Prof. Marieke de Goede discussed ‘Configurations of Suspicion in Financial Datamining‘ at the ‘Race & Surveillance‘ Conference co-organised by the Centre For Research on Race and Law (Birkbeck, University of London) and the Vasari Research Centre for Art and Technology, supported by the Birkbeck Institute for the Humanities.
“This one day conference on race and surveillance will explore the way in which race is produced and formed by contemporary surveillance practices and techniques. Racialised differences are reproduced and rearticulated in the use of new surveillance methods, most clearly in terms of pre-crime practices and mechanisms. There has been strong and public resistance to the phenomenon of normalised and blanket surveillance since Edward Snowden’s revelations about the practices of the National Security Agency (NSA) in the US. However, scholarly scrutiny of the differential material and discursive effects of surveillance is urgently needed. Contemporary practices of surveillance are based on long histories of inventing ‘other races’ and the observation and control of minoritised ‘communities’ in the colonies and imperial centres. Understanding contemporary surveillance practices demands understanding their origins in and ongoing connection to colonial histories.”
Esmé Bosma took part in the Competition Workshop on “FinTech and Competition in the Financial Sector” organised by CPB Netherlands Bureau for Economic Policy Analysis, the Netherlands Authority for Consumers and Markets (ACM), Tilburg Law and Economics Center (TILEC), Ministry of Economic Affairs and Amsterdam Center for Law & Economics (ACLE).
The goal was to discuss how “FinTech may change the financial sector, to what extent FinTech challengers are able to compete with incumbents, and how policymakers should respond”. “New “FinTech” firms offer novel digital financial services and start to compete with the traditional banks – who are heavily investing in information technology themselves. Policymakers are adjusting to these developments, as illustrated by the new Payments Services Directive and the “Innovation Hub” of the Dutch financial supervisors” (see for more information the link to the programme).
FOLLOW team members participated at the International Stakeholder Dialogue, organized by the Dutch Ministry of Finance, the World Bank and Human Security Collective in The Hague. The initiative “brought together public- and private-sector stakeholders – banks, humanitarian organizations, government policymakers and regulators, and international organizations” (see the agenda and background information in the link). During plenary sessions and interactive roundtable discussions, the goal was “to identify causes, and, more importantly, to share experiences, actions and strategies to ensure that access to financial services is safeguarded for NPOs”
International sanctions, anti-money laundering/counter terrorism financing compliance requirements and business considerations “may result in refusal to on-board certain clients or to perform financial transactions, particularly international wire transfers. When legitimate parties are ‘derisked’, critical needs of refugees and others in dire need could be jeopardized.
Esmé Bosma attended two information sessions on the implementation of Payment Service Directive 2 organised by De Nederlandsche Bank (DNB) on 26 September 2017 and 8 February 2018. See for more information about PSD2 the link ‘more info’.
Dr. Rocco Bellanova moderated the Panel ‘From “old” filter bubbles to political microtargeting’ at Privacy Camp 2018 – ‘Speech, Settings and [in]Security by Design’ held at Brussels.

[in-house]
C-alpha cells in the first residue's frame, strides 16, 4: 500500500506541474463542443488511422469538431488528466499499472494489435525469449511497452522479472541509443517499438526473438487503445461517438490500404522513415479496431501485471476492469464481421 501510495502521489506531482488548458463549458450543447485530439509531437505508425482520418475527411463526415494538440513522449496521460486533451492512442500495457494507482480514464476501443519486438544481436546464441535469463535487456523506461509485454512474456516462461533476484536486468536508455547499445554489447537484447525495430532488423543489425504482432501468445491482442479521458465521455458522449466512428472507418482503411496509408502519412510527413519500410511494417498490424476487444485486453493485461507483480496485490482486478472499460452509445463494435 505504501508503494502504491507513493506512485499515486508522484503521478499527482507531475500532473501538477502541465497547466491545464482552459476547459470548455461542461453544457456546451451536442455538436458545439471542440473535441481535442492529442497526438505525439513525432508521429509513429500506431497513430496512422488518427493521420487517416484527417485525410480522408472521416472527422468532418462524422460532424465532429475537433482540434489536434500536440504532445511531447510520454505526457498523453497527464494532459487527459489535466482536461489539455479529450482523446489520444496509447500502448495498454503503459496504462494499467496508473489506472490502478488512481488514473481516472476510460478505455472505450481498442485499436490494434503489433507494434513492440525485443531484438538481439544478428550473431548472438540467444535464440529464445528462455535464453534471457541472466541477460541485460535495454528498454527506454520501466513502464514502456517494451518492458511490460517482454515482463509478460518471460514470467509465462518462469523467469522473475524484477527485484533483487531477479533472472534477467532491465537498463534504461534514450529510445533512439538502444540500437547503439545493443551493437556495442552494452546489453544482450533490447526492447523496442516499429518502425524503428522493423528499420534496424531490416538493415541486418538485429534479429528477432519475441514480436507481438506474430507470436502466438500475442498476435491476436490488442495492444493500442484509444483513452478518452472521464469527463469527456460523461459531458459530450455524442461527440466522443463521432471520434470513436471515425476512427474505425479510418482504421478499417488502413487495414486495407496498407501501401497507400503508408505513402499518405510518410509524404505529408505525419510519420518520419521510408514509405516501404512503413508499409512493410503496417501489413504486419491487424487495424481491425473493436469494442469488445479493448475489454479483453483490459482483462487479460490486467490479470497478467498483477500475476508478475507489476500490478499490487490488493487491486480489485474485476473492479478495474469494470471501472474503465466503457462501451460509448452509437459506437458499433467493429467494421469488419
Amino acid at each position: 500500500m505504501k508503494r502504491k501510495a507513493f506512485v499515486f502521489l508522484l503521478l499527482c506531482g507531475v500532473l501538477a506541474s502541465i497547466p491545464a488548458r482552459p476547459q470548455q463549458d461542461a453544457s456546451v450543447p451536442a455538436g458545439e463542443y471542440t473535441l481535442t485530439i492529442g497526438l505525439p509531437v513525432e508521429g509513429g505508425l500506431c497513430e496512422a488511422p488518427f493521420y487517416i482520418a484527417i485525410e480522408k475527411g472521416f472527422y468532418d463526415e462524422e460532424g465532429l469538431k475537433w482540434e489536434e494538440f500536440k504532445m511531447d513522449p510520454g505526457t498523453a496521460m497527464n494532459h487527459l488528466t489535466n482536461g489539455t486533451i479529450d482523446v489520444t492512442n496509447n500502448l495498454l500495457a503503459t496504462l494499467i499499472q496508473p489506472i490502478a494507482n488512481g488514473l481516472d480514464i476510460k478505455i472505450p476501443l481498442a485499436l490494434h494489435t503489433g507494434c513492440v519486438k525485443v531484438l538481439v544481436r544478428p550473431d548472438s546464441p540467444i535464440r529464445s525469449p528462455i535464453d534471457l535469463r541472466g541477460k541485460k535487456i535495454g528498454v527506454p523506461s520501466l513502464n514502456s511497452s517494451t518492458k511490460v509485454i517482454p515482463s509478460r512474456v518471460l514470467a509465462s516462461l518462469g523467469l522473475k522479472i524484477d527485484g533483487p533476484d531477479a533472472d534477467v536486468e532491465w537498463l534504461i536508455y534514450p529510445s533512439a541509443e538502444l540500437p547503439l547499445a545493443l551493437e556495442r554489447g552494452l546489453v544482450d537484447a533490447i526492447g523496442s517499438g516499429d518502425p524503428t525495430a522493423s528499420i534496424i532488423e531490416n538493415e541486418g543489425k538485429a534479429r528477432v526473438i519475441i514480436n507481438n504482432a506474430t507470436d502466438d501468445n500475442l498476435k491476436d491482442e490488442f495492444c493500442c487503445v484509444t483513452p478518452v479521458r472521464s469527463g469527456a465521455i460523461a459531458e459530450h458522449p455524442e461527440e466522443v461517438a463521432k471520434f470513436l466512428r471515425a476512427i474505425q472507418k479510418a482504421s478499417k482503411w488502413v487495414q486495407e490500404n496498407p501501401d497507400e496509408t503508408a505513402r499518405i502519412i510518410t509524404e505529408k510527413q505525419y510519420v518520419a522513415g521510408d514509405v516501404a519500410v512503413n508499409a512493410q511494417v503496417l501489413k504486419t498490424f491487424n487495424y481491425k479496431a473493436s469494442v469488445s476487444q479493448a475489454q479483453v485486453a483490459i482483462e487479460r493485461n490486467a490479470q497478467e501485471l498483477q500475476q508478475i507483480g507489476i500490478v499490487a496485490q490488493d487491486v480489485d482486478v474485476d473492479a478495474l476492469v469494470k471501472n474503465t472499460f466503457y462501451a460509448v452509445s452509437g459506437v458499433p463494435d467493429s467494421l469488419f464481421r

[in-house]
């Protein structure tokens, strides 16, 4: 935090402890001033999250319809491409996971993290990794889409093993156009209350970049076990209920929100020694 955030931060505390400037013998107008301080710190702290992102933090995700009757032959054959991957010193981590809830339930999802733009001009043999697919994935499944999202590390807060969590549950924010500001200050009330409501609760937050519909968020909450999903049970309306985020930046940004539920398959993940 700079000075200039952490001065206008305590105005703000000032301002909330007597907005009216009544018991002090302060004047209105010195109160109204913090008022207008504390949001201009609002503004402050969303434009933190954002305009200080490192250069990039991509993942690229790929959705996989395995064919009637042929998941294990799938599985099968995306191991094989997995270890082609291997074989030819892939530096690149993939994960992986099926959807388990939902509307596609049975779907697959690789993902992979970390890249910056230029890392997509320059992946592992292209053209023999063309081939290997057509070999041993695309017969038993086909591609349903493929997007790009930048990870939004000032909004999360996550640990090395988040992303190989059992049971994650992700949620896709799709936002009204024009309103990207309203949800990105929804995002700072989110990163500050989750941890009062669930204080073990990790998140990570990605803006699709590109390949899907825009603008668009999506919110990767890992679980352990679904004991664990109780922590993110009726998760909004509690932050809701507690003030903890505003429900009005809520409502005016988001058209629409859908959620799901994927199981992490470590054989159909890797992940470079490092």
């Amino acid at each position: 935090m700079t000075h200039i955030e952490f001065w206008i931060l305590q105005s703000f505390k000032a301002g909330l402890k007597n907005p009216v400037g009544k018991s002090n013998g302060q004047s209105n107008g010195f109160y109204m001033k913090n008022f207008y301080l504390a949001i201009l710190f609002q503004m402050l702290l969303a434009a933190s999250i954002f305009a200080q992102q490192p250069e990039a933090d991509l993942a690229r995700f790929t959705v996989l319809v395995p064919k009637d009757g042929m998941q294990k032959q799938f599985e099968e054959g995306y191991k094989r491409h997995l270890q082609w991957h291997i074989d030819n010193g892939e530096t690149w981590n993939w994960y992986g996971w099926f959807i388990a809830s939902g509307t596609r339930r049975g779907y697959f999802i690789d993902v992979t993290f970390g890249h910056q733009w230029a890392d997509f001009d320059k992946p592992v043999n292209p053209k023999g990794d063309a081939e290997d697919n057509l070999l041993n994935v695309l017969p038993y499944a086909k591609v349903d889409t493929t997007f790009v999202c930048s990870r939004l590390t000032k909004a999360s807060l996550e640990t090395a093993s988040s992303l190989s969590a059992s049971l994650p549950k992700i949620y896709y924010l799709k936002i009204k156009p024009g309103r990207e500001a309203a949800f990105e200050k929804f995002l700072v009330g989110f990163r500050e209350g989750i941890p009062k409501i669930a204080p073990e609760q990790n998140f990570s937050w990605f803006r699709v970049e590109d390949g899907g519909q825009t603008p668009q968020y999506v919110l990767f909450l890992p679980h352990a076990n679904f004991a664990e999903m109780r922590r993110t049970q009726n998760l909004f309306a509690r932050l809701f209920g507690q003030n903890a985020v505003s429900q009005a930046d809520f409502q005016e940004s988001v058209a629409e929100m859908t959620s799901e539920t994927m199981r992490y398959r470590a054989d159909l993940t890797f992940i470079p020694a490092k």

Watch the discussion here: https://www.youtube.com/watch?v=iopSXTatptE
“PrivacyCamp.EU is an annual conference held the day before the start of the CPDP. The event brings together digital rights advocates, members of NGOs, activists as well as academics and policy-makers from all around Europe and beyond to discuss the most pressing issues facing human rights online.
Privacy Camp is jointly organised by EDRi, Privacy Salon vzw, USL-B, VUB-LSTS, the Institute for European Studies and CPDP.”
Prof. Dr. Marieke de Goede held the keynote lecture at INTERSECT’s first workshop. Dr. Rocco Bellanova presented the paper ‘Making Data Flow: the Material Infrastructures of Transatlantic Security‘ (co-authored with Mariede de Goede).
“The collaborative research Network INTERSECT creates a cross-European structure for advancing the knowledge on the many facets of the interplays between technological developments, security practices, and societal changes in Europe. It provides an open forum in which established and early career academics working on related issues meet and develop research ideas while engaging with civil society.
As technological developments challenge common perceptions of space and time, they impact the way security is practiced and open up a myriad of questions about the values that sustain our societies and the principles that govern them. With its online presence, academic publications and public events, INTERSECT will contribute to public and academic debates around topics such as surveillance, public-private relations and hybrid rule, cybersecurity, use of drones and artificial intelligence, data retention, or suspect profiling.”
Academics, NGO representatives, civil society organisations and high-level EU officials gathered in Malmö to discuss technology–security interplays in Europe.
Find the objectives and programme for this workshop here: Provisional programme – workshop secrecy & methods
Marieke de Goede and Mara Wesseling participated in Dutch Parliament (Tweede Kamer) Roundtable Meeting on Terrorism Financing (in Dutch), February 7, 2017.
November 2016: Marieke de Goede discusses ‘Security Practices’ at Harvest Day of the Amsterdam Institute for Social Science Research.